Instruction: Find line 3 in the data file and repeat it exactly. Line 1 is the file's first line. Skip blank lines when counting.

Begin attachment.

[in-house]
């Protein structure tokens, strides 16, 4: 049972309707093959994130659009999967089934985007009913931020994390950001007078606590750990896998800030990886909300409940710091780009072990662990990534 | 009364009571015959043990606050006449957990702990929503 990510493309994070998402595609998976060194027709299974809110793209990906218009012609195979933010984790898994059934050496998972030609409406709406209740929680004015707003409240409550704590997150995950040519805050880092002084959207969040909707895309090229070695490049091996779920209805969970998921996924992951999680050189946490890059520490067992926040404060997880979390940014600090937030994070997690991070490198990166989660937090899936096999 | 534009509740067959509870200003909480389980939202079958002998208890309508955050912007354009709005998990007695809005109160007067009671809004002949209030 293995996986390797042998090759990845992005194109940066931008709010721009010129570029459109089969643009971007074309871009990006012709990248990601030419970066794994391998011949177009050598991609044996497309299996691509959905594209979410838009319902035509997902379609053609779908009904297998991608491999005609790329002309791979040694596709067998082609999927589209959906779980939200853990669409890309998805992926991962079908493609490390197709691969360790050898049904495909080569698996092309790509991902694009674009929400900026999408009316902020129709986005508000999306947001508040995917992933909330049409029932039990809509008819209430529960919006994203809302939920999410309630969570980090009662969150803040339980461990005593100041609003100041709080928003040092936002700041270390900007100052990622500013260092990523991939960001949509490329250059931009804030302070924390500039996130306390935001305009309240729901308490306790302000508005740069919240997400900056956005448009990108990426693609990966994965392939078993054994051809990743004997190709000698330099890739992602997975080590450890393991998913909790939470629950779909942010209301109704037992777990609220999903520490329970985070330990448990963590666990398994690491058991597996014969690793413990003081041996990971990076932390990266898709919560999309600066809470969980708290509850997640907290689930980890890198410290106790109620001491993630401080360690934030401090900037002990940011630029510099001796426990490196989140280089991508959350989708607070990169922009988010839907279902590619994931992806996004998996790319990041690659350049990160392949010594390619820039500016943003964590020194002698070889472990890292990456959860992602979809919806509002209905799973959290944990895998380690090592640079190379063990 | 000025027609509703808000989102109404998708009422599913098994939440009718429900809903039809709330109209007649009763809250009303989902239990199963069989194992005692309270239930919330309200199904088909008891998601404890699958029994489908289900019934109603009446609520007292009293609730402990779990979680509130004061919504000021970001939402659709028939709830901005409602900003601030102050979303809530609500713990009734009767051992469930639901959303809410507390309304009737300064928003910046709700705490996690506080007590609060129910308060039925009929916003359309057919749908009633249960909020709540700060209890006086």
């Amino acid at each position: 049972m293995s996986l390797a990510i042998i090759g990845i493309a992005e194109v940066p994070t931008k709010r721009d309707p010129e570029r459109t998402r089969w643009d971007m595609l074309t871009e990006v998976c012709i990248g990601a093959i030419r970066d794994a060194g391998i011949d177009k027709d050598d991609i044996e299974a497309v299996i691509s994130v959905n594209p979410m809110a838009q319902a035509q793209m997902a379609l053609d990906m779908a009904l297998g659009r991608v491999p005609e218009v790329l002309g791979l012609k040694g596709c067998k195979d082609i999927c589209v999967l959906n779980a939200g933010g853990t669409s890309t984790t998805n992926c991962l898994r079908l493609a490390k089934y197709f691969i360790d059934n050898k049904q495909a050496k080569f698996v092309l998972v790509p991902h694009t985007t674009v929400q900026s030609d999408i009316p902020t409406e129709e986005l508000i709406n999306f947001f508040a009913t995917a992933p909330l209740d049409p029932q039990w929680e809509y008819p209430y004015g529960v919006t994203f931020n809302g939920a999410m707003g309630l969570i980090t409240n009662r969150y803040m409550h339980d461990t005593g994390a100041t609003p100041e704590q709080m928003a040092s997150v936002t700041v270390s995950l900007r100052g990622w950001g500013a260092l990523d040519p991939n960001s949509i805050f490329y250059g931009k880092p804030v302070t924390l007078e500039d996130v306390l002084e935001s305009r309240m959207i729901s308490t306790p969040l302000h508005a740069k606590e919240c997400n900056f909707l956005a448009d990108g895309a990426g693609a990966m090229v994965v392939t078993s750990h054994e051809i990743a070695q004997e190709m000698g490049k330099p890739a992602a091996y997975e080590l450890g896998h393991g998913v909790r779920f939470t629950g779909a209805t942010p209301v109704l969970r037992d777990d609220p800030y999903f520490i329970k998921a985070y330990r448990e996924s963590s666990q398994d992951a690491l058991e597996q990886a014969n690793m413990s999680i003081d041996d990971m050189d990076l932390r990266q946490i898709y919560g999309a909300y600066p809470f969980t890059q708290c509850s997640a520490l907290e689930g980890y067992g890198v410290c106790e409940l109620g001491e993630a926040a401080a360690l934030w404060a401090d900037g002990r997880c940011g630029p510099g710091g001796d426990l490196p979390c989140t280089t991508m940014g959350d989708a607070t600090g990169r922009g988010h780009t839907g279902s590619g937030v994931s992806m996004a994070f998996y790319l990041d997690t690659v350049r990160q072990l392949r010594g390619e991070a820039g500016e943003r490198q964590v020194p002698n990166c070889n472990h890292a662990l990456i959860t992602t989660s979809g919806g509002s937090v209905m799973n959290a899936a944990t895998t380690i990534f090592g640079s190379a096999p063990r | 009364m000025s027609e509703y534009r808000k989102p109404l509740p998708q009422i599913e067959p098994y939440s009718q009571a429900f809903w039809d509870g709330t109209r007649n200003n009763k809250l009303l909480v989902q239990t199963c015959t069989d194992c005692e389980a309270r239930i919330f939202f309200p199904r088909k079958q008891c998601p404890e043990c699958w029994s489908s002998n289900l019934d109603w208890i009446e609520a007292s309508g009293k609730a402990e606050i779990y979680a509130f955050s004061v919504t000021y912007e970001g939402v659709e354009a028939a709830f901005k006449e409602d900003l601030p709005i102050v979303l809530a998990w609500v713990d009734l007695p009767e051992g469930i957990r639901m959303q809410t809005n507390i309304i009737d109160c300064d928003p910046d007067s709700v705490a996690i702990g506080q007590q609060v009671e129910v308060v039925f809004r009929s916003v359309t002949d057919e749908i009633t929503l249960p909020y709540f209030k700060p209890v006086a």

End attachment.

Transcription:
């Amino acid at each position: 049972m293995s996986l390797a990510i042998i090759g990845i493309a992005e194109v940066p994070t931008k709010r721009d309707p010129e570029r459109t998402r089969w643009d971007m595609l074309t871009e990006v998976c012709i990248g990601a093959i030419r970066d794994a060194g391998i011949d177009k027709d050598d991609i044996e299974a497309v299996i691509s994130v959905n594209p979410m809110a838009q319902a035509q793209m997902a379609l053609d990906m779908a009904l297998g659009r991608v491999p005609e218009v790329l002309g791979l012609k040694g596709c067998k195979d082609i999927c589209v999967l959906n779980a939200g933010g853990t669409s890309t984790t998805n992926c991962l898994r079908l493609a490390k089934y197709f691969i360790d059934n050898k049904q495909a050496k080569f698996v092309l998972v790509p991902h694009t985007t674009v929400q900026s030609d999408i009316p902020t409406e129709e986005l508000i709406n999306f947001f508040a009913t995917a992933p909330l209740d049409p029932q039990w929680e809509y008819p209430y004015g529960v919006t994203f931020n809302g939920a999410m707003g309630l969570i980090t409240n009662r969150y803040m409550h339980d461990t005593g994390a100041t609003p100041e704590q709080m928003a040092s997150v936002t700041v270390s995950l900007r100052g990622w950001g500013a260092l990523d040519p991939n960001s949509i805050f490329y250059g931009k880092p804030v302070t924390l007078e500039d996130v306390l002084e935001s305009r309240m959207i729901s308490t306790p969040l302000h508005a740069k606590e919240c997400n900056f909707l956005a448009d990108g895309a990426g693609a990966m090229v994965v392939t078993s750990h054994e051809i990743a070695q004997e190709m000698g490049k330099p890739a992602a091996y997975e080590l450890g896998h393991g998913v909790r779920f939470t629950g779909a209805t942010p209301v109704l969970r037992d777990d609220p800030y999903f520490i329970k998921a985070y330990r448990e996924s963590s666990q398994d992951a690491l058991e597996q990886a014969n690793m413990s999680i003081d041996d990971m050189d990076l932390r990266q946490i898709y919560g999309a909300y600066p809470f969980t890059q708290c509850s997640a520490l907290e689930g980890y067992g890198v410290c106790e409940l109620g001491e993630a926040a401080a360690l934030w404060a401090d900037g002990r997880c940011g630029p510099g710091g001796d426990l490196p979390c989140t280089t991508m940014g959350d989708a607070t600090g990169r922009g988010h780009t839907g279902s590619g937030v994931s992806m996004a994070f998996y790319l990041d997690t690659v350049r990160q072990l392949r010594g390619e991070a820039g500016e943003r490198q964590v020194p002698n990166c070889n472990h890292a662990l990456i959860t992602t989660s979809g919806g509002s937090v209905m799973n959290a899936a944990t895998t380690i990534f090592g640079s190379a096999p063990r | 009364m000025s027609e509703y534009r808000k989102p109404l509740p998708q009422i599913e067959p098994y939440s009718q009571a429900f809903w039809d509870g709330t109209r007649n200003n009763k809250l009303l909480v989902q239990t199963c015959t069989d194992c005692e389980a309270r239930i919330f939202f309200p199904r088909k079958q008891c998601p404890e043990c699958w029994s489908s002998n289900l019934d109603w208890i009446e609520a007292s309508g009293k609730a402990e606050i779990y979680a509130f955050s004061v919504t000021y912007e970001g939402v659709e354009a028939a709830f901005k006449e409602d900003l601030p709005i102050v979303l809530a998990w609500v713990d009734l007695p009767e051992g469930i957990r639901m959303q809410t809005n507390i309304i009737d109160c300064d928003p910046d007067s709700v705490a996690i702990g506080q007590q609060v009671e129910v308060v039925f809004r009929s916003v359309t002949d057919e749908i009633t929503l249960p909020y709540f209030k700060p209890v006086a």